Saxon Middle Grade Basic Fact Cards
Addition, subtraction, multiplication, and division flashcards for students who need help mastering basic math facts. Cards are intended for use with Math 54 and above. Addition and subtraction cards are double-sided, with an addition problem printed on one side and a subtraction problem printed on the other. Likewise with multiplication and division. 100 addition and subtraction cards cover single-digit addition with sums up to 18 and subtraction with differences from 0-9. 130 multiplication and division cards cover multiplication facts from 1-12 and division with quotients from 1-12. Flashcards are printed on cardstock (ten per page) and are separated by perforated edges. ~ Anh
For use by fourth graders who have completed Math 3 or who are doing well in math, or for average fifth graders. Covers review of 4 basic math functions, estimating, 2- and 3-digit computation, decimals, fractions, rudimentary geometry, word problems. 3rd edition.
Featuring the same methodology as previous editions plus enhanced mathematical content, Homeschool Kits contain a non-consumable student edition textbook, consumable tests and worksheets for one student, and a solutions manual. All three components of the Homeschool Kit come softbound. The Student Edition Text uses a two-color page layout, as opposed to the black and white pages of prior editions. Tests and Worksheets include a significant amount of fact drill practice, course tests, as well as various forms for recording student progress. Solutions Manual contains solutions to all problems in the text and tests.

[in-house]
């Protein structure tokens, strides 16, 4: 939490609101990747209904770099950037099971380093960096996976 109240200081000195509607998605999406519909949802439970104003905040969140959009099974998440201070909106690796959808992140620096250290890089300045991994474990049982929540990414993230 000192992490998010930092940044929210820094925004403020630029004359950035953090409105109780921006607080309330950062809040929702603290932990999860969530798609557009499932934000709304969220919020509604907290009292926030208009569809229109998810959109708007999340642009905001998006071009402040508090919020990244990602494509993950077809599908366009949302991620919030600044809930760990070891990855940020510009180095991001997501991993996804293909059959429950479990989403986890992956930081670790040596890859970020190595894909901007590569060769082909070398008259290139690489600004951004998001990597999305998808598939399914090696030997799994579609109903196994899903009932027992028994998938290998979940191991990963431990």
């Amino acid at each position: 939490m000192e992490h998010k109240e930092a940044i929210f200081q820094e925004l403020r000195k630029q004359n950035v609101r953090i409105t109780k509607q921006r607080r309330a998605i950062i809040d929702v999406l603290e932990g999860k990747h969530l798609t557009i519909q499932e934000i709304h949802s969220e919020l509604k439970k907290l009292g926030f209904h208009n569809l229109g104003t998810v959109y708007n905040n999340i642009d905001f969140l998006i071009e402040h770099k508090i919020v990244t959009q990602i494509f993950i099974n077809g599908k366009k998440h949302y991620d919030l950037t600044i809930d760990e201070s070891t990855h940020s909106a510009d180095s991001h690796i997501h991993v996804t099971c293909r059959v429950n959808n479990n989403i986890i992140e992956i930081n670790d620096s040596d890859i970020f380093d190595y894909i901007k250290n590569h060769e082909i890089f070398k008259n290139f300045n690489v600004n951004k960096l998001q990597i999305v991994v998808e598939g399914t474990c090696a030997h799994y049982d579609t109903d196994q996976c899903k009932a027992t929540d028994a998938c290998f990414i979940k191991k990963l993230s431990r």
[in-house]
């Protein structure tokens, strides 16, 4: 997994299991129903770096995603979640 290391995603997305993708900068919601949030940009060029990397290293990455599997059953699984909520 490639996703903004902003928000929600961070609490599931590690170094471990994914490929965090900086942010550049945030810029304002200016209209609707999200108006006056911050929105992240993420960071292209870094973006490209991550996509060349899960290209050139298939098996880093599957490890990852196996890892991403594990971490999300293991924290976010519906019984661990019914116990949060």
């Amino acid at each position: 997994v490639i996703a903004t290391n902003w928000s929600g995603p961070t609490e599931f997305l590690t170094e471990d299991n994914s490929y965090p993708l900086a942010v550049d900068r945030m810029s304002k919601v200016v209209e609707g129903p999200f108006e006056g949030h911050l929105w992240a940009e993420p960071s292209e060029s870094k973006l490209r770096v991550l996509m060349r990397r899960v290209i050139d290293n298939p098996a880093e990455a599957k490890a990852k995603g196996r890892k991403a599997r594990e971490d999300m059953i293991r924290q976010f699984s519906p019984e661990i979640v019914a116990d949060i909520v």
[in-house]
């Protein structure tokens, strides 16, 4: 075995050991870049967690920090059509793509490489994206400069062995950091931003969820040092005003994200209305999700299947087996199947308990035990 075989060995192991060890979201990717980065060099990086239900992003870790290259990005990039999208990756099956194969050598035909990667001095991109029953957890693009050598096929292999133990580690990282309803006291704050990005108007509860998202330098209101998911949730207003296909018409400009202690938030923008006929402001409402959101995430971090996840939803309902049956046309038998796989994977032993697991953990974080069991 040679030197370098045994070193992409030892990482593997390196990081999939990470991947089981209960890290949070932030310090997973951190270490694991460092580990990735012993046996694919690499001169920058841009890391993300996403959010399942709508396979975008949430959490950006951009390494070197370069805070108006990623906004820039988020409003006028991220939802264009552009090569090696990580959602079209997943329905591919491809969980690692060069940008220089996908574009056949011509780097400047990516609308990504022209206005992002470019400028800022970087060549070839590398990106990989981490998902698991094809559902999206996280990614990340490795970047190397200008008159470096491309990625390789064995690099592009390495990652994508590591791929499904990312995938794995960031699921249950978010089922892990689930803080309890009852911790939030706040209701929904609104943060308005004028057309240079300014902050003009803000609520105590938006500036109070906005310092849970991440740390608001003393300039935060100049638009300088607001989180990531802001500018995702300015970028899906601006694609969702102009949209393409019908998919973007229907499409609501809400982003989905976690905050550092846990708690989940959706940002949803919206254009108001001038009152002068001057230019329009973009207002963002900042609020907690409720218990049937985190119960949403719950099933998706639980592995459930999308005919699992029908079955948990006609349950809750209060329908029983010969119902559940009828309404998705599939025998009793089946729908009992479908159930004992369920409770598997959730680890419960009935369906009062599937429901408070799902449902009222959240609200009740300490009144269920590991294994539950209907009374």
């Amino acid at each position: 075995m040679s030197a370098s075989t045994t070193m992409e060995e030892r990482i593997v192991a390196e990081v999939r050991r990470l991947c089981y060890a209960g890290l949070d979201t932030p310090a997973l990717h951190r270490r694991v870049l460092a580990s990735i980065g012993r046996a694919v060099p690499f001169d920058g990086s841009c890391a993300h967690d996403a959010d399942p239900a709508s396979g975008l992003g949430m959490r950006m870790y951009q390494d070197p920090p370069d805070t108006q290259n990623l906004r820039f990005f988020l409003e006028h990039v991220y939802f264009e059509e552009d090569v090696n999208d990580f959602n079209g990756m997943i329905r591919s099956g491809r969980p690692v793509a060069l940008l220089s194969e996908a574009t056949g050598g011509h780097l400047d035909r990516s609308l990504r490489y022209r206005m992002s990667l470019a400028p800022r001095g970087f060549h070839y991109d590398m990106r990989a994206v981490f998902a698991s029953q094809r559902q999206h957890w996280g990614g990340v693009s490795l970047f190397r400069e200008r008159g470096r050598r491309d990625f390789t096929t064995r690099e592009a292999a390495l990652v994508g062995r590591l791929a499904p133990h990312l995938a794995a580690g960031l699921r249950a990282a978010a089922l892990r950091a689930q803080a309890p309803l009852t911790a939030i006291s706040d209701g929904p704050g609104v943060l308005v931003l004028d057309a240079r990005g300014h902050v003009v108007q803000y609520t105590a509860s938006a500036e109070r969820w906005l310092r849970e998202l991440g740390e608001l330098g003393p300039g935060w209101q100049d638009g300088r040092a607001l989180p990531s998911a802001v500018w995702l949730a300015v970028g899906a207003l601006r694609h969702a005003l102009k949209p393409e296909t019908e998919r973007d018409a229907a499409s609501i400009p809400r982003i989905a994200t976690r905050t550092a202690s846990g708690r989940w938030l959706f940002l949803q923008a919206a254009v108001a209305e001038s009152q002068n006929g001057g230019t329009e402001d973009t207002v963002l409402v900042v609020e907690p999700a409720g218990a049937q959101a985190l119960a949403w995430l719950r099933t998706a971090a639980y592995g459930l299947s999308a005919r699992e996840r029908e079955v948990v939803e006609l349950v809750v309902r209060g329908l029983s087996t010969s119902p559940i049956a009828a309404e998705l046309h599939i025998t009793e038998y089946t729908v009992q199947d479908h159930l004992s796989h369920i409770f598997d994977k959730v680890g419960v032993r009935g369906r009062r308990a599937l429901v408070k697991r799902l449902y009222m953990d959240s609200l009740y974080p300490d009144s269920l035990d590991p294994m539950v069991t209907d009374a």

Students like Saxon because they feel successful in math instead of overwhelmed.
The most popular homeschooling math program hands down! Highly recommended by both Mary Pride and Cathy Duffy, Saxon Math also wins our award for the "Most Requested Text." Saxon math is a "user-friendly" math program - even for Algebra, Trigonometry, Calculus and other usually difficult math topics. Learning is incremental and each new concept is continuously reviewed, so the learning has time to "sink in" instead of being forgotten when the next topic is presented. Higher scores on standardized tests and increased enrollments in upper-level math and science classes have resulted where Saxon has been used in public schools. Students like Saxon because they feel successful in math instead of overwhelmed. Because of the format, children are able to work more independently.